Finding your dream wedding dress is something most brides look forward to for years, if not decades. In this exciting moment, you start to picture what it will feel like to walk down the aisle towards the love of your life. But if you’re a bride-to-be during the COVID-19 pandemic, shopping for a wedding dress probably looks a lot different than you pictured—and had hoped.
Brick-and-mortar bridal salons were among the thousands of non-essential businesses that were forced to shut down in order to help flatten the curve and ease the burden on our health care system. As a result, salons had to get creative and do what many other vendors in their industry were and are still doing: having virtual consultations with their clients.
Last year, The Stylish Bride in New York City launched a Virtual Styling program, which set the groundwork for them to be able to work virtually with a bride. “This allows us to keep the momentum going and use this time to get things done,” says founder Julie Sabatino, who is also scheduling appointments with her clients over Zoom. “We have been flexible with changing dates, and thankfully have enough teams of stylists for our on-site service to be able to handle multiple weddings on the same day.”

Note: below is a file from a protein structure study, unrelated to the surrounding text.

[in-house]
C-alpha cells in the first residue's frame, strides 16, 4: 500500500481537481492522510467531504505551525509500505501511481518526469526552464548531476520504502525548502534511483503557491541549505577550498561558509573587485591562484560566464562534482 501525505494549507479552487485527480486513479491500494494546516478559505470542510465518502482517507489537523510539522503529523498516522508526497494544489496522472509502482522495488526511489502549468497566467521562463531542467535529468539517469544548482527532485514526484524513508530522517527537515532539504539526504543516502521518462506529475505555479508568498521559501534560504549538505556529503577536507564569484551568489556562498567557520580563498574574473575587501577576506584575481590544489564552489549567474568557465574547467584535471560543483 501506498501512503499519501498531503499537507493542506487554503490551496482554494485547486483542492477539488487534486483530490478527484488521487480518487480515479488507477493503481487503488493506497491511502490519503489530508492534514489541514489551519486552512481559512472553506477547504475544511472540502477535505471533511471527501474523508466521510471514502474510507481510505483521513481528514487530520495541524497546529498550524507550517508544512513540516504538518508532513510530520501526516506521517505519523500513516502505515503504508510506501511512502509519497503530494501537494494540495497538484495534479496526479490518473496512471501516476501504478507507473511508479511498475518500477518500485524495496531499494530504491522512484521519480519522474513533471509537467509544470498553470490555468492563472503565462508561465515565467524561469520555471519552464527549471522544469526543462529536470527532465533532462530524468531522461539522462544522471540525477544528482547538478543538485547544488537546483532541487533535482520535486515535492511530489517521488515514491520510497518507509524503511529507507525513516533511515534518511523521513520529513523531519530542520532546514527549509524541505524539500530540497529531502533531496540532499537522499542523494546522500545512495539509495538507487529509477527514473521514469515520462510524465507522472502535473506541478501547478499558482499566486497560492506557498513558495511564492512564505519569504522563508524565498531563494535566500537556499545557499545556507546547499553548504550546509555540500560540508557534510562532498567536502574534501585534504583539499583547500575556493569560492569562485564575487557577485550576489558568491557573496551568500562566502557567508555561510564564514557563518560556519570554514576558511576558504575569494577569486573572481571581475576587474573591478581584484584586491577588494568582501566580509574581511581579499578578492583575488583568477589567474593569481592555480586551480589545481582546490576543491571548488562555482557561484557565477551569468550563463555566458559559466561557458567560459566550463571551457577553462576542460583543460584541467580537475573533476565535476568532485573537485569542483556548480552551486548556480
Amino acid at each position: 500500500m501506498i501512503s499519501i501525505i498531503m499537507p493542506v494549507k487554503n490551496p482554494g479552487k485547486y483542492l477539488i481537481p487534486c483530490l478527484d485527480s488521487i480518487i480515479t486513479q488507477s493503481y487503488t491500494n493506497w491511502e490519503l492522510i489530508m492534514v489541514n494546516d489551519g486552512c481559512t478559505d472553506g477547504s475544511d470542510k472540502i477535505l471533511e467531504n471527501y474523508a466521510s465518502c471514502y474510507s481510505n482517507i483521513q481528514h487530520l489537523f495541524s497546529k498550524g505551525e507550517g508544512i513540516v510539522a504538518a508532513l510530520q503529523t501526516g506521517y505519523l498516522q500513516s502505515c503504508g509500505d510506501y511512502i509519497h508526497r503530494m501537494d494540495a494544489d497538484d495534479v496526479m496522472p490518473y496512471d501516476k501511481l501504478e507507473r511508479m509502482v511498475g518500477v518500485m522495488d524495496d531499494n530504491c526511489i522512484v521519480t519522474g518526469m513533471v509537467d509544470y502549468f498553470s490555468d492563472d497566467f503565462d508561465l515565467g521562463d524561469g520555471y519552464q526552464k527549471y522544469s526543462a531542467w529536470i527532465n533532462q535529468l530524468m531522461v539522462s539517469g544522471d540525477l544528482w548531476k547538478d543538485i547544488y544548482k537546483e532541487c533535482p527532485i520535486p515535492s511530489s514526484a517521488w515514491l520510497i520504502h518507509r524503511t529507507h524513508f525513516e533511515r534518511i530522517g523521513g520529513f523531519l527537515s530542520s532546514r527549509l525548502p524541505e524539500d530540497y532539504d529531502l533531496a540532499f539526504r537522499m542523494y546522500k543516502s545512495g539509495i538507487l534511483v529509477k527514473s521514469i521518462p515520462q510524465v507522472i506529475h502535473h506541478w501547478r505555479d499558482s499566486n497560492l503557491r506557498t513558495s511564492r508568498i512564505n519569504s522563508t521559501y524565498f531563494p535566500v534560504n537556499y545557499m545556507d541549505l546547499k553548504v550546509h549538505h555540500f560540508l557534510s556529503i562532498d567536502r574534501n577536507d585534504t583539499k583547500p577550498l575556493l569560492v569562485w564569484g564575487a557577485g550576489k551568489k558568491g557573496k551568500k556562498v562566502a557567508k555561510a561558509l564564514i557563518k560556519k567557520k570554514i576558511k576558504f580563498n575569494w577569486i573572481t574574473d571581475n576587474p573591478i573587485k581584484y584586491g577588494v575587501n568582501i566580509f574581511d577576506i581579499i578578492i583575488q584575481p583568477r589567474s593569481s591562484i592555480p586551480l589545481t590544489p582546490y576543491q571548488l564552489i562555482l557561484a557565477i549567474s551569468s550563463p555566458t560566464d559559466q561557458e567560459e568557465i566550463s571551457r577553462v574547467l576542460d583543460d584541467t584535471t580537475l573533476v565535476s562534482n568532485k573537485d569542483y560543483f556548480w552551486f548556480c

Tali Gallo of The Bridal Finery in Winter Park, Florida, and her team have also been doing Zoom and FaceTime bridal styling sessions with current and prospective clients. In addition, they’re hosting live videos on Facebook and Instagram displaying their favorite accessories and answering any questions brides might have. “Being a great resource for our brides has always been a top priority and now we are laser focused on how to expand on it,” she says.
Aubrey Silva, co-owner of Grace+White Bridal in Sacramento, California, launched the “Dress Drop” as a way for her store to ship gowns to brides at their home that they could try on and purchase. “We had some success with this, however most brides started putting their weddings on hold all together,” she says. “Planning a wedding with COVID restrictions was not the experience most brides wanted, so they chose to postpone.” As a few months went on, Silva and her team saw a rise in micro weddings and elopements. “Brides and the industry are hopeful that by fall, events will start to resume,” she says.
Written by: Jen Sinrich (Wedding Wire)